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Investing in Cobalt 2018

Written by Luke Burgess
Posted December 12, 2017 at 9:35PM

It doesn’t matter whether or not you believe in climate change...

It doesn’t matter if you care about reducing your carbon footprint...

It doesn’t matter whether or not you even care about the environment at all...

Odds are the next brand-new car you buy is going to be an electric vehicle or some kind of electric hybrid.

Why?

Because they’ll simply be more affordable to operate.

In 2015, global electric vehicle sales topped 1 million. Last year, that figure doubled. And new registrations of electric vehicles are expected to reach a new record for 2017.

The IEA expects the global electric vehicle stock to continue rapidly growing to range between 9 million and 20 million by 2020. By 2025, the agency anticipates worldwide deployment of 40 million to 70 million.

As a result, the global lithium-ion battery market is also expected to proliferate. According to research by Grand View Research, Inc., the global lithium-ion battery market is expected to grow at a whopping 17% CAGR between 2016 and 2025 to reach a nearly $100 billion market.

But, as we’ve talked about before, these lithium-ion batteries aren’t simply solid hunks of lithium. An essential component of lithium-ion batteries is another metal: cobalt.

Every lithium-ion battery contains three basic parts:

  • Anode
  • Electrolyte
  • Cathode

lithium ion battery 12%2F11

The anode in a lithium-ion battery is generally made of graphite. The electrolyte is lithium salts. But the cathodes in lithium-ion batteries have varying formulas. And among the best and most affordable cathode formulas requires significant amounts of cobalt.

As a result, cobalt is expected to play a more prominent role in the global automotive market going forward. According to Benchmark Mineral Intelligence, 75% of lithium-ion battery cathode capacities are expected to contain some volume of cobalt by 2020.

The price of cobalt has increased more than 140% in the past 12 months to over $34 per pound. But as demand for the metal increases, auto manufacturers are likely to run into supply problems

You see, the best place in the world to mine cobalt is perhaps the worst place in the world to mine anything: the Democratic Republic of Congo.

More than half of the world's cobalt reserves are located in the DRC. And the country is currently responsible for over 50% of global production of cobalt. But, as you've probably already guessed, the DRC is home to many issues that constantly threaten stable mining output.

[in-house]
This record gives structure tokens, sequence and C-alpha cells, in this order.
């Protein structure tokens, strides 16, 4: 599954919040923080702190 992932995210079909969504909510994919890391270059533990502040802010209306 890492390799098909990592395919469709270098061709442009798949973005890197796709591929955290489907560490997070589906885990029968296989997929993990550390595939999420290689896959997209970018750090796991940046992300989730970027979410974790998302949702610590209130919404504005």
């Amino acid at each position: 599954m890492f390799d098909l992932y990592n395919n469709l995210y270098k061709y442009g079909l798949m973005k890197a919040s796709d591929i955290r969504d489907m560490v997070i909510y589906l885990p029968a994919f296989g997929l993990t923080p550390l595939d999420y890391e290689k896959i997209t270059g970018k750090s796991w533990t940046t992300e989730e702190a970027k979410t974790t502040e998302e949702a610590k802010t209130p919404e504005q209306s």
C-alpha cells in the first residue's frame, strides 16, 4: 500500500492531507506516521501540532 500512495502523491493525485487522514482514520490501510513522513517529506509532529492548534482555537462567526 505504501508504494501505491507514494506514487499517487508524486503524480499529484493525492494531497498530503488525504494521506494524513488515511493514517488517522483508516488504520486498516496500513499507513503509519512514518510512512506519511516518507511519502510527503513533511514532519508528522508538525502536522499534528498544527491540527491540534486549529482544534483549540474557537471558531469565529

Geopolitical instability and corruption are commonplace. And vital cobalt mines are frequently shut down. In fact, just last month a dispute between miners and the DRC courts halted supply from a single mine that provides about 4% of global cobalt supply.

My colleague Keith Kohl is ahead of the game, with several cobalt miners and explorers already in his portfolios with mining projects outside the DRC. One of his cobalt stocks is up nearly 30% in less than a week and still powering higher.

Keith recently put together an entire presentation on cobalt and gives the details of one of his favorite non-DRC cobalt stocks, which I think you need to check out now.

These types of geopolitically safe cobalt stocks are still flying under the radar... mostly because they're still really small companies. But that won't last. With cobalt prices flying and the EV market just now starting to pay attention to supply, these small companies won't be small long. This is something you need to move on today.

If you missed the big moves in lithium and want a second shot at EV wealth, check out Keith's most recent cobalt presentation now.

Until next time,

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Luke Burgess

follow basic@Lukemburgess on Twitter

As an editor at Energy and Capital, Luke’s analysis and market research reaches hundreds of thousands of investors every day. Luke is also the investment director of Angel Publishing’s new Secret Stock Files newsletter, which helps investors leverage the future supply/demand imbalance that he believes could be key to a cyclical upswing in the hard asset markets. For more on Luke, go to his editor’s page.

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